Toyota Auris Hybrid (2013-2019) - Engines, drive & performance

The Auris Hybrid is easy to drive and best suited for around town, but it’s certainly not for keen drivers

Carbuyer Rating

3.2 out of 5

Owners Rating

2.8 out of 5

Read owner reviews
Engines, drive & performance Rating

2.5 out of 5

The Toyota Auris can’t compete with the Ford Focus or Vauxhall Astra when it comes to driver appeal and the extra weight of the hybrid’s battery pack and electric motor blunt its responses still further.

Body lean, while not excessive, is pronounced and gives the feeling of a lack of control, as if your steering efforts are only guiding the car rather than instructing it. Like other Auris models, there’s little feel through the steering, and while it’s possible to travel quickly on a challenging road, you’re not likely to derive a great deal of pleasure from doing so. The brakes are extremely sharp and suggest that the Auris is geared more towards safety and reassurance than driving involvement.

Ride comfort is good, although not featherbed-soft, and the Auris is a smooth, relaxing car to travel in.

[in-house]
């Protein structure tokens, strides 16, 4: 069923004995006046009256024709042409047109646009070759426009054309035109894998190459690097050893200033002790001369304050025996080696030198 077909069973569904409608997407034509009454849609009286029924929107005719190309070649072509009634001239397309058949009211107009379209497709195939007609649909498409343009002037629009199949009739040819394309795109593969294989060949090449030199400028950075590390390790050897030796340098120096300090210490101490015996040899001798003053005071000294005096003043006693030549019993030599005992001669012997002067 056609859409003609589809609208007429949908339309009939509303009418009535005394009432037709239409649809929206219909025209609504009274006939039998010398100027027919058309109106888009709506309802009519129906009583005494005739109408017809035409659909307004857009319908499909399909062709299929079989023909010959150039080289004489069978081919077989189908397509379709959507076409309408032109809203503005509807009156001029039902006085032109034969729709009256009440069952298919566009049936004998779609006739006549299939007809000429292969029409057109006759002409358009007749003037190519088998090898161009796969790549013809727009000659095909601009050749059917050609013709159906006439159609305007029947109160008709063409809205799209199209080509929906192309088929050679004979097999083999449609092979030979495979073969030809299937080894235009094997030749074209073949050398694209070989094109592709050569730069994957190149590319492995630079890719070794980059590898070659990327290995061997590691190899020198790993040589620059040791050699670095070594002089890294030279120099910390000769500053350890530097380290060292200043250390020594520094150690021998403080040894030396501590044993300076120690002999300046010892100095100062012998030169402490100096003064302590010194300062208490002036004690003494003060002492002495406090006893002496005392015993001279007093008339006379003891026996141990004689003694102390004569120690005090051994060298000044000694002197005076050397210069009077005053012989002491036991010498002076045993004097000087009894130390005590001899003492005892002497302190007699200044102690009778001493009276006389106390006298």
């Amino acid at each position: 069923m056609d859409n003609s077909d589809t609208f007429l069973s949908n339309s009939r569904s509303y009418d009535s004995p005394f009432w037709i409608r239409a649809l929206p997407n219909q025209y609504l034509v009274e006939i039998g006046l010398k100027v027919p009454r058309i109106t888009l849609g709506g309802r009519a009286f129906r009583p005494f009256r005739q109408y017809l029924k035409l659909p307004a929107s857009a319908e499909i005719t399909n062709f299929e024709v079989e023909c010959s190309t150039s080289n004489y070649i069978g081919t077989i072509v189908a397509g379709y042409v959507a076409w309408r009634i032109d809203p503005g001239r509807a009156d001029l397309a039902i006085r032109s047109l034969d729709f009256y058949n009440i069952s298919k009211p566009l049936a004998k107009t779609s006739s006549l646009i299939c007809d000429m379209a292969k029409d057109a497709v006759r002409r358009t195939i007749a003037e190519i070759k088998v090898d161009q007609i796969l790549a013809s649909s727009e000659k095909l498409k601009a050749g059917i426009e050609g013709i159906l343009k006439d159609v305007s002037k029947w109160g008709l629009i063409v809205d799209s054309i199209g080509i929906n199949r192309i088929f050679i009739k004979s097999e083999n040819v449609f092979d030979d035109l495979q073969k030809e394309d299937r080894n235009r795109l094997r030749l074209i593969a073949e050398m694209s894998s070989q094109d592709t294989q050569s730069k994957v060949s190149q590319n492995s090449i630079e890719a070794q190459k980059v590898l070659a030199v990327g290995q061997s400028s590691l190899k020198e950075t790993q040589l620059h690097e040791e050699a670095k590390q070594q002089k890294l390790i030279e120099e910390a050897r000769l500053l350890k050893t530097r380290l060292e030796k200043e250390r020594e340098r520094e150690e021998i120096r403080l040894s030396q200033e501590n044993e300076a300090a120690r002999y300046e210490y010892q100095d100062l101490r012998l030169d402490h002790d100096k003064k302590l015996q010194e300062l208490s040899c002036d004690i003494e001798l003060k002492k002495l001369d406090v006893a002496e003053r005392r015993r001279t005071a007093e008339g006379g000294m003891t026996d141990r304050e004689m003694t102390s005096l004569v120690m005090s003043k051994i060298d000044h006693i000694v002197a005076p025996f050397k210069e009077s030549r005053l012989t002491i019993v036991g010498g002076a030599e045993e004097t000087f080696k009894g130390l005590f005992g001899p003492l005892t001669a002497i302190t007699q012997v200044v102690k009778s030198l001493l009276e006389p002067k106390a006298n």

Toyota Auris Hybrid engine

The Auris Hybrid’s powertrain is the same as that of the Prius, so there’s only one engine available: a 1.8-litre petrol with 98bhp. That’s aided by an 80bhp electric motor, with power fed through a constantly variable automatic transmission (CVT). Going from 0-60mph takes 10.9 seconds for the hatchback and 11.2 seconds for the Touring Sports. Top speed is 111mph, so the hybrid is slightly slower than the 1.2-litre turbo petrol or 1.6-litre diesel.

The CVT gearbox can be very frustrating. It tends to hold onto engine revs for longer than you’d want – which detrimental to fuel consumption and raises concerns as to how easily the Auris’ claimed fuel economy figures can be realised. Unfortunately, it’s the only gearbox Toyota offers with the hybrid.

When you start the car, it defaults to electric power and the petrol engine starts once the acceleration called for is more than the electric motor can handle alone. When the engine is running, it can sound rather overworked, with the engine speed often not matching the velocity you’re travelling at.

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